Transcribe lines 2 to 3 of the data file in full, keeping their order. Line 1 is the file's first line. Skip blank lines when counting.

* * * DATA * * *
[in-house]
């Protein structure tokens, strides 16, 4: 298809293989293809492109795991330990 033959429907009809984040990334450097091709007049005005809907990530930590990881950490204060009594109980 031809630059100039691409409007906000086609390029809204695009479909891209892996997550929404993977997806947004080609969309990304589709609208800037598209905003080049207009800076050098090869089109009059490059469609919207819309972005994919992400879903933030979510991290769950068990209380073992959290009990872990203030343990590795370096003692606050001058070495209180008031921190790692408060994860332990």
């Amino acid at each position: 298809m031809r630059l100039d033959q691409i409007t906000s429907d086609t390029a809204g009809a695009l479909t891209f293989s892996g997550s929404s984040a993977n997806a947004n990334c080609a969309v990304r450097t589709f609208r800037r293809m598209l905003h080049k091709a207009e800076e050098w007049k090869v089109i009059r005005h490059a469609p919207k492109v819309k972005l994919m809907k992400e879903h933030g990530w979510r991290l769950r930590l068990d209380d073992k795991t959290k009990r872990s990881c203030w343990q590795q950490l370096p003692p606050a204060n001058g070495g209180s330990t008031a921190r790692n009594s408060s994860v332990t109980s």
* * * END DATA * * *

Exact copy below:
């Protein structure tokens, strides 16, 4: 298809293989293809492109795991330990 033959429907009809984040990334450097091709007049005005809907990530930590990881950490204060009594109980 031809630059100039691409409007906000086609390029809204695009479909891209892996997550929404993977997806947004080609969309990304589709609208800037598209905003080049207009800076050098090869089109009059490059469609919207819309972005994919992400879903933030979510991290769950068990209380073992959290009990872990203030343990590795370096003692606050001058070495209180008031921190790692408060994860332990």
């Amino acid at each position: 298809m031809r630059l100039d033959q691409i409007t906000s429907d086609t390029a809204g009809a695009l479909t891209f293989s892996g997550s929404s984040a993977n997806a947004n990334c080609a969309v990304r450097t589709f609208r800037r293809m598209l905003h080049k091709a207009e800076e050098w007049k090869v089109i009059r005005h490059a469609p919207k492109v819309k972005l994919m809907k992400e879903h933030g990530w979510r991290l769950r930590l068990d209380d073992k795991t959290k009990r872990s990881c203030w343990q590795q950490l370096p003692p606050a204060n001058g070495g209180s330990t008031a921190r790692n009594s408060s994860v332990t109980s």